I’ve tried the setup on Ubuntu Lucid Lynx in the first place, since that’s what was installed on the workstation before, but didn’t have much luck. The kernel shipped with Lucid is just one version too old it seems, so lacks the functionality necessary to accelerate graphics suitable for compositing. For that reason, I’ve upgraded the kernel to 2.6.34, but only to find out that my Xorg is not good enough. Tried installing newer packages from the xorg-edgers repo, but that just resulted in my system hanging solidly during boot. (That’s to be expected if you’re using bleeding edge Xorg, and upgrade your own kernel, but still a shame it didn’t just work ;-)). I assume that new upcoming Ubuntu will provide this nice out of the box experience as well, but I didn’t try it.

For many users, the most interesting thing is probably that the Free radeon driver (and to some degree the Intel graphics driver as well) provide the best user experience for running a KDE Plasma desktop. Using the NVidia driver, the desktop always feels sluggish. That’s supposedly due to NVidia not accelerating some calls that are made while switching windows, so a couple of milliseconds are added there and the whole thing feels less responsive. It’s not as bad as it was, about 2 years ago, but there’s still a notable difference in snappiness when using a low-end (non-poulsbo ;)) Intel chip compared to anything using the nvidia.ko binary driver — and that’s just pathetic given the NVidia hardware is supposedly much more powerful. The same, even if to a lesser degree, is true for ATi’s binary driver, the (in)famous fglrx.ko. This one, while it works OK-ish, also suffers slightly from this lagginess. Switching to the free driver makes the whole thing just very snappy. I could well imagine that those who are complaining about a perceived slow system are suffering from just this problem — bad graphics drivers. If you’ve recently compared the binary and free drivers for RadeonHD cards, please leave a comment so we can see if this — rather vague — theory of mine (binary drivers suck, Free ones feel faster) is true for more people.

So, what’s the epic moment? Well, the epic moment for me was seeing KDE Plasma start up with the Free driver, enable compositing automatically and by that delivering a much more beautiful and functional desktop to me, out of the box. I’m happy that with the new graphics stack in openSUSE 11.3, the same will be the case for many users out there.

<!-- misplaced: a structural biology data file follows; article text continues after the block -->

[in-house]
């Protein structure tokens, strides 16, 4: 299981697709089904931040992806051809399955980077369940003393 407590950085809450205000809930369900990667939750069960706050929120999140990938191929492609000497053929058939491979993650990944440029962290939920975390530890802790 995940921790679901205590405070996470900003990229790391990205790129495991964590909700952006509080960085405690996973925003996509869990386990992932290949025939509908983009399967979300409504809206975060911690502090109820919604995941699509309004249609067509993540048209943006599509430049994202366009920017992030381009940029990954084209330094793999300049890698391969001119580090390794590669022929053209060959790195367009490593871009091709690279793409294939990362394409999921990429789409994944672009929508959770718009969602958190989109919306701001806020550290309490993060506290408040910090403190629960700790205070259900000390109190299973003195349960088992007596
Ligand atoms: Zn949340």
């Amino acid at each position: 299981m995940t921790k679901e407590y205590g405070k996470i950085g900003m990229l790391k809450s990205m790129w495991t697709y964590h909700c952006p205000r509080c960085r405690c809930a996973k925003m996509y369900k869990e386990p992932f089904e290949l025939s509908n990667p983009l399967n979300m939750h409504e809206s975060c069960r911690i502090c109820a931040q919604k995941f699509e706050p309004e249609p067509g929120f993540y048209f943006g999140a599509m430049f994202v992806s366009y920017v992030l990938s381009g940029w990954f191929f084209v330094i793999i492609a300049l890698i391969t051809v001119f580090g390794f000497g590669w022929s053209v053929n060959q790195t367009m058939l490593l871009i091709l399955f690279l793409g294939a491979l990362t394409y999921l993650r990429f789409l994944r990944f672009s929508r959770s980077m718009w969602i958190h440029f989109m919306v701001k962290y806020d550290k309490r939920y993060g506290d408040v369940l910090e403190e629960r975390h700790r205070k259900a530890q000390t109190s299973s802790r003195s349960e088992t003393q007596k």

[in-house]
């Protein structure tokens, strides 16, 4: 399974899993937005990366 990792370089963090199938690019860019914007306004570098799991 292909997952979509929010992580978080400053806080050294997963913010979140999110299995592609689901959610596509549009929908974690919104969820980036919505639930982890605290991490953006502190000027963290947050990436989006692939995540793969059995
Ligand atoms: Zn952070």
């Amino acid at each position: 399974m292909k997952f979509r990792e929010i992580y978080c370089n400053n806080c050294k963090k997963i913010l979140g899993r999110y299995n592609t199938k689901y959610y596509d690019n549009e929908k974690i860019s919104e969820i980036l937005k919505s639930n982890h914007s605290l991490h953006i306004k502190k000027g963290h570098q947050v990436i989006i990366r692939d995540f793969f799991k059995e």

Last weekend, a couple of friends and I went to an island in the Dutch Wadden Sea to celebrate the bachelor party of a close friend of mine. It was all pretty awesome, I picked up the poor guy around noon last Friday (when he thought he’d have another good 3 hours of meetings that afternoon), so it was a good start. The night, we spent bbqing on the beach (had Jerk pork) and the next day we want to the small airfield on Ameland — Chris still not knowing what would be happening.

The next couple of hours we spent hanging out with the parachuters from Paracentrum Ameland, learnt a bit about safety, how you’d not break your legs, and what happens if you lose your contacts in mid-air. Then we boarded the small plane, one after the other, and climbed up to 3000m above the island, giving a fantastic view over all Dutch Wadden Sea islands. Then I was secured to my tandem master more tightly, put on the safety glasses, and open went the door. At that point, I just stepped out of the airplane onto the small step outside the airplane, stood there for two or three seconds, and jumped. We fell freely for a good 30 seconds until the parachute opened (probably wouldn’t be writing this if it hadn’t ;-)) at ~200km/h, and then spent another 5 to 6 minutes slowly decending onto the airfield again. Landing went smooth, as you can see on the photo.

I must say, that was an awesome experience, it’s a really weird moment when that door opens, but the view, the experience (and certainly the rush of adrenaline) make it absolutely worth it. I wonder if I’ve left behind my slight acrophobia on that flight. As to Chris, I think he still likes me. His face, in terms of Big Smile looked about the same as mine right after the jump.

If you’ve got friends that have you thrown out of a plane in mid-air, you don’t need enemies.